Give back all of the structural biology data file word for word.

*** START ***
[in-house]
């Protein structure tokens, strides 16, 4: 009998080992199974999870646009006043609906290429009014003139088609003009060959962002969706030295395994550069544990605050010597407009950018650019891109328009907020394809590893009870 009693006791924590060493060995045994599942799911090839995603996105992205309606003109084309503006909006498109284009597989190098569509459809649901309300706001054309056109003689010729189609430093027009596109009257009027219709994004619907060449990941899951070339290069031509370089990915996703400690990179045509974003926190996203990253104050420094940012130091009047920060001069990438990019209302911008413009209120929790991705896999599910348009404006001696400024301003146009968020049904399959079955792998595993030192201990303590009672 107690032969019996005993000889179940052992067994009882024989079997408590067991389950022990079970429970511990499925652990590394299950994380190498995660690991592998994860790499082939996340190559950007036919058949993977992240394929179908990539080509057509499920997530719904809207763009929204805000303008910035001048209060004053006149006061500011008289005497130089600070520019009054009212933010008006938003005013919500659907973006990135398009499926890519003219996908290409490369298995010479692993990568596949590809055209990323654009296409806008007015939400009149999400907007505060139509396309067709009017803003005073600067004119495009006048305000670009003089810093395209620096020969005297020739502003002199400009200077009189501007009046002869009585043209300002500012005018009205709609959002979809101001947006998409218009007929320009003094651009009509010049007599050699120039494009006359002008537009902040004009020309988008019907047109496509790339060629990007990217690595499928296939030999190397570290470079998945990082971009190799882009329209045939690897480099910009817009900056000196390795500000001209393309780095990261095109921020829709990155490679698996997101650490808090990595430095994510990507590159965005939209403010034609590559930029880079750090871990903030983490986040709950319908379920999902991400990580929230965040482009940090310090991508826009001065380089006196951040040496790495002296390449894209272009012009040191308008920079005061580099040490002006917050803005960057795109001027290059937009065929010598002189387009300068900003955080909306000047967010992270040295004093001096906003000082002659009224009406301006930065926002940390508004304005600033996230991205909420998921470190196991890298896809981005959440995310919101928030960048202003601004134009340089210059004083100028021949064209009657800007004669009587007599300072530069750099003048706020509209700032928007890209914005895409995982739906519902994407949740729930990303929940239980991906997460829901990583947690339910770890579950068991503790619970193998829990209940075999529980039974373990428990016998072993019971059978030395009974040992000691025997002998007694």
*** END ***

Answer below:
[in-house]
């Protein structure tokens, strides 16, 4: 009998080992199974999870646009006043609906290429009014003139088609003009060959962002969706030295395994550069544990605050010597407009950018650019891109328009907020394809590893009870 009693006791924590060493060995045994599942799911090839995603996105992205309606003109084309503006909006498109284009597989190098569509459809649901309300706001054309056109003689010729189609430093027009596109009257009027219709994004619907060449990941899951070339290069031509370089990915996703400690990179045509974003926190996203990253104050420094940012130091009047920060001069990438990019209302911008413009209120929790991705896999599910348009404006001696400024301003146009968020049904399959079955792998595993030192201990303590009672 107690032969019996005993000889179940052992067994009882024989079997408590067991389950022990079970429970511990499925652990590394299950994380190498995660690991592998994860790499082939996340190559950007036919058949993977992240394929179908990539080509057509499920997530719904809207763009929204805000303008910035001048209060004053006149006061500011008289005497130089600070520019009054009212933010008006938003005013919500659907973006990135398009499926890519003219996908290409490369298995010479692993990568596949590809055209990323654009296409806008007015939400009149999400907007505060139509396309067709009017803003005073600067004119495009006048305000670009003089810093395209620096020969005297020739502003002199400009200077009189501007009046002869009585043209300002500012005018009205709609959002979809101001947006998409218009007929320009003094651009009509010049007599050699120039494009006359002008537009902040004009020309988008019907047109496509790339060629990007990217690595499928296939030999190397570290470079998945990082971009190799882009329209045939690897480099910009817009900056000196390795500000001209393309780095990261095109921020829709990155490679698996997101650490808090990595430095994510990507590159965005939209403010034609590559930029880079750090871990903030983490986040709950319908379920999902991400990580929230965040482009940090310090991508826009001065380089006196951040040496790495002296390449894209272009012009040191308008920079005061580099040490002006917050803005960057795109001027290059937009065929010598002189387009300068900003955080909306000047967010992270040295004093001096906003000082002659009224009406301006930065926002940390508004304005600033996230991205909420998921470190196991890298896809981005959440995310919101928030960048202003601004134009340089210059004083100028021949064209009657800007004669009587007599300072530069750099003048706020509209700032928007890209914005895409995982739906519902994407949740729930990303929940239980991906997460829901990583947690339910770890579950068991503790619970193998829990209940075999529980039974373990428990016998072993019971059978030395009974040992000691025997002998007694």